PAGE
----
The Date: September 23, 1942
The Place: The island of Jersey, the largest of the so-called Channel Islands. For centuries the Channel Islands were contested by England and France. Ultimately, they became part of the Duchy of Normandy—which makes sense—Jersey is but a stone’s throw from the Normandy Coast. Nevertheless, by the 1259 Treaty of Paris, the Channel Islands were ceded to the British Crown, and to this day they remain a “Crown dependency.” French and British cultural influences are equally strong.
With the fall of France on June 22, 1940, the British government concluded it was impractical to defend the Channel Islands, and German forces occupied Jersey—unopposed—eight days later (June 30, 1940), the only British territory to be occupied by Germany during World War II.
The People: Feodor (or Fyodor) Polycarpovitch Buryi (sometimes spelled Burriy), a 23-year-old Russian pilot shot down on the Eastern Front in October 1941 and sent, along with hundreds of other Russian POWs, to one of many slave-labor camps established by the Germans on the Channel Islands. As Odd Nansen makes clear in his diary, the life of a typical Russian POW in German hands was nasty, brutish and usually short. “This [place] is a hell for Russian prisoners. About fifteen thousand of them have marched through the gate [of Sachsenhausen] from time to time, and there are only eight or nine hundred left in the camp. The rest have been starved to death, beaten to death or otherwise done away with,” Nansen recorded on Monday, October 11, 1943.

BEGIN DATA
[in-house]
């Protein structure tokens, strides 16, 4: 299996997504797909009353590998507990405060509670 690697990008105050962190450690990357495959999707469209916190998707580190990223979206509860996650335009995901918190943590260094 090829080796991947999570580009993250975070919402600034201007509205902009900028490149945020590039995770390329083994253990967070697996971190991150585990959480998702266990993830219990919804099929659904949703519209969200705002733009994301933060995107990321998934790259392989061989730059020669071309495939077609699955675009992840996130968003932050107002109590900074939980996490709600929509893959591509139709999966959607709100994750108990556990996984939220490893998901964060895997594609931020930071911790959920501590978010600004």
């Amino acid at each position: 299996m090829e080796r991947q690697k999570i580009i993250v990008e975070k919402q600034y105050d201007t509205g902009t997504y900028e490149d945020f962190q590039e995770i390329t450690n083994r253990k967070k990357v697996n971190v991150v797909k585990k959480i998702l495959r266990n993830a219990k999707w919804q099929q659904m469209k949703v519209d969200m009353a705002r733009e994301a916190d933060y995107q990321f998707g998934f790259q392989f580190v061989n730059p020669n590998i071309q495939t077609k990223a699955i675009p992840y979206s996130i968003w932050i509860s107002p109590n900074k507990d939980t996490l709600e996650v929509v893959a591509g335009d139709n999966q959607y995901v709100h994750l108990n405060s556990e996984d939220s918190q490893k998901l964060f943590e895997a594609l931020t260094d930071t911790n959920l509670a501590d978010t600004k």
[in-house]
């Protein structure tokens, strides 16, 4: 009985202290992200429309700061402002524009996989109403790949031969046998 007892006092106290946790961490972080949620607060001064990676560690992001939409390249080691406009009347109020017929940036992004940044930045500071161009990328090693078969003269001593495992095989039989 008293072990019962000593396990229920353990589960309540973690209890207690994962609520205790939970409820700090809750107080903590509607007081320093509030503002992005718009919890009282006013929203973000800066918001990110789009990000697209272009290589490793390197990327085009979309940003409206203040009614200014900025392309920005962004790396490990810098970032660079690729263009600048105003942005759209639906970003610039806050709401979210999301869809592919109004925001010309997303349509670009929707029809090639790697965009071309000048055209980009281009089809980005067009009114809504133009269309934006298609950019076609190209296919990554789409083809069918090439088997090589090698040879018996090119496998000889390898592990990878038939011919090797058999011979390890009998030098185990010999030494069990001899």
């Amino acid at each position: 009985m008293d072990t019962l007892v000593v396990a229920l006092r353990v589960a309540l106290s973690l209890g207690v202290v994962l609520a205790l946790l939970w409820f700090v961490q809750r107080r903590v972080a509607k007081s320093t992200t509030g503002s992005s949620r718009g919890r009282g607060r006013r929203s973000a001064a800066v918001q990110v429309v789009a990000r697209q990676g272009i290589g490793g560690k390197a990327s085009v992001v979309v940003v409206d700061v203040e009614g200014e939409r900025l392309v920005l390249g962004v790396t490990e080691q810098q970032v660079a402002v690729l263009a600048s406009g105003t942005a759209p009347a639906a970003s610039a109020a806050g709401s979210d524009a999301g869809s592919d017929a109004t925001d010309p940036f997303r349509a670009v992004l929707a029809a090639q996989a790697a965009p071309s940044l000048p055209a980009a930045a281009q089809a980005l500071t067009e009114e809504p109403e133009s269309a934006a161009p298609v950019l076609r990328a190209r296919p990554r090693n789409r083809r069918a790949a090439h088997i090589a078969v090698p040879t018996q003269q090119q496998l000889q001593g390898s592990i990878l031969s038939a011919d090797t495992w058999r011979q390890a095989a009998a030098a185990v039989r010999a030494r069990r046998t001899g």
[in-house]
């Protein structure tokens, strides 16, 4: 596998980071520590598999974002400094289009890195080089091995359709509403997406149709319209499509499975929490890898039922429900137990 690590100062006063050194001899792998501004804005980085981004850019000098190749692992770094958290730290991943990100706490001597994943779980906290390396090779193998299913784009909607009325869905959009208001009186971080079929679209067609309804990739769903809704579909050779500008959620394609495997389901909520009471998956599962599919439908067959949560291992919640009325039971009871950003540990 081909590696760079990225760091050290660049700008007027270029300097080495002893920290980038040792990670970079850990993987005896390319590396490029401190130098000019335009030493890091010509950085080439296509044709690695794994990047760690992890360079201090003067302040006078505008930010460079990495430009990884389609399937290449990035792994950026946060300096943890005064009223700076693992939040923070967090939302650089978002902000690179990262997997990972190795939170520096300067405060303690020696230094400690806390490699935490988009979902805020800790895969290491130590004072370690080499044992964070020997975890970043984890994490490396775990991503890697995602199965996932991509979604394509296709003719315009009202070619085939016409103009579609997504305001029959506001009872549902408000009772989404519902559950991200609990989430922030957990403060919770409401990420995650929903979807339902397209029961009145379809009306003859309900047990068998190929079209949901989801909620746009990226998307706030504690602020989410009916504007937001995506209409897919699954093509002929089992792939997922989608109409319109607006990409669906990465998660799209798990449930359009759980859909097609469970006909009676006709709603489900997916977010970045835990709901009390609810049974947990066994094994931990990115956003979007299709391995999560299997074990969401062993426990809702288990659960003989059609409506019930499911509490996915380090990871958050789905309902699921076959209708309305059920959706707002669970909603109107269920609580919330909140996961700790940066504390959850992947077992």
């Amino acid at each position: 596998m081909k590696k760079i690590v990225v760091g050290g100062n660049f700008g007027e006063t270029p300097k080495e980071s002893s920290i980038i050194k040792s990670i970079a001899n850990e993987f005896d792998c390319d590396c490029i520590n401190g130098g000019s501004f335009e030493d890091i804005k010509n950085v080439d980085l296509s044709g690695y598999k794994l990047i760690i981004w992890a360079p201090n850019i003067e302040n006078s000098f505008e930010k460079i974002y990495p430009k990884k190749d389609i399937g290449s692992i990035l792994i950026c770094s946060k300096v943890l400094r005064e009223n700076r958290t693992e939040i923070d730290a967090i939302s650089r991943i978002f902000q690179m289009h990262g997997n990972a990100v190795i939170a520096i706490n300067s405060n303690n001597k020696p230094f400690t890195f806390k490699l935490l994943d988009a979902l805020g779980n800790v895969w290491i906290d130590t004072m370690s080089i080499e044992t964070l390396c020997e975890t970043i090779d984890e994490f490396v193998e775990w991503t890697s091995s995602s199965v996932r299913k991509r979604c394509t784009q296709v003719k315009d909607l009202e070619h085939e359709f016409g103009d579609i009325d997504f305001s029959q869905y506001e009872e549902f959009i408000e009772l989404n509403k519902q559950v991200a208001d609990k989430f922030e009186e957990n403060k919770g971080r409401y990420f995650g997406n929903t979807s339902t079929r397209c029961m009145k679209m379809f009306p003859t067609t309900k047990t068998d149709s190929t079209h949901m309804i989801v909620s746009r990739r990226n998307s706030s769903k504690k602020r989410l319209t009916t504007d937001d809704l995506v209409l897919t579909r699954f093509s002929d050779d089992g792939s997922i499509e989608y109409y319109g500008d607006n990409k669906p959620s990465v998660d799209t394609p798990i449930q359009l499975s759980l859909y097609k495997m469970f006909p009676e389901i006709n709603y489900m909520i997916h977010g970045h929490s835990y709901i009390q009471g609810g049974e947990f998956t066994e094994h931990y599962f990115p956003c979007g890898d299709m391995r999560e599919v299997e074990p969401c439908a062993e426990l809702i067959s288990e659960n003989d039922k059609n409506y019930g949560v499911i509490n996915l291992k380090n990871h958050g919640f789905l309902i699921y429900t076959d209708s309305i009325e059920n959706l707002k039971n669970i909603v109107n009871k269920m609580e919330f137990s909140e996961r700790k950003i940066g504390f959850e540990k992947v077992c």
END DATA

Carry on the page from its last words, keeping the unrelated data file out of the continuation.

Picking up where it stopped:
Louisa Gould, a 50-year-old widow. Louisa ran a small grocery store from her home in St. Ouen, located in the remote northwest corner of Jersey. Her two grown sons, Ralph and Edward, enlisted in the British armed forces at the start of the war. In July, 1941 Louisa learned that Edward, an officer in the Royal Navy, had been killed in action when his ship was torpedoed in the Mediterranean.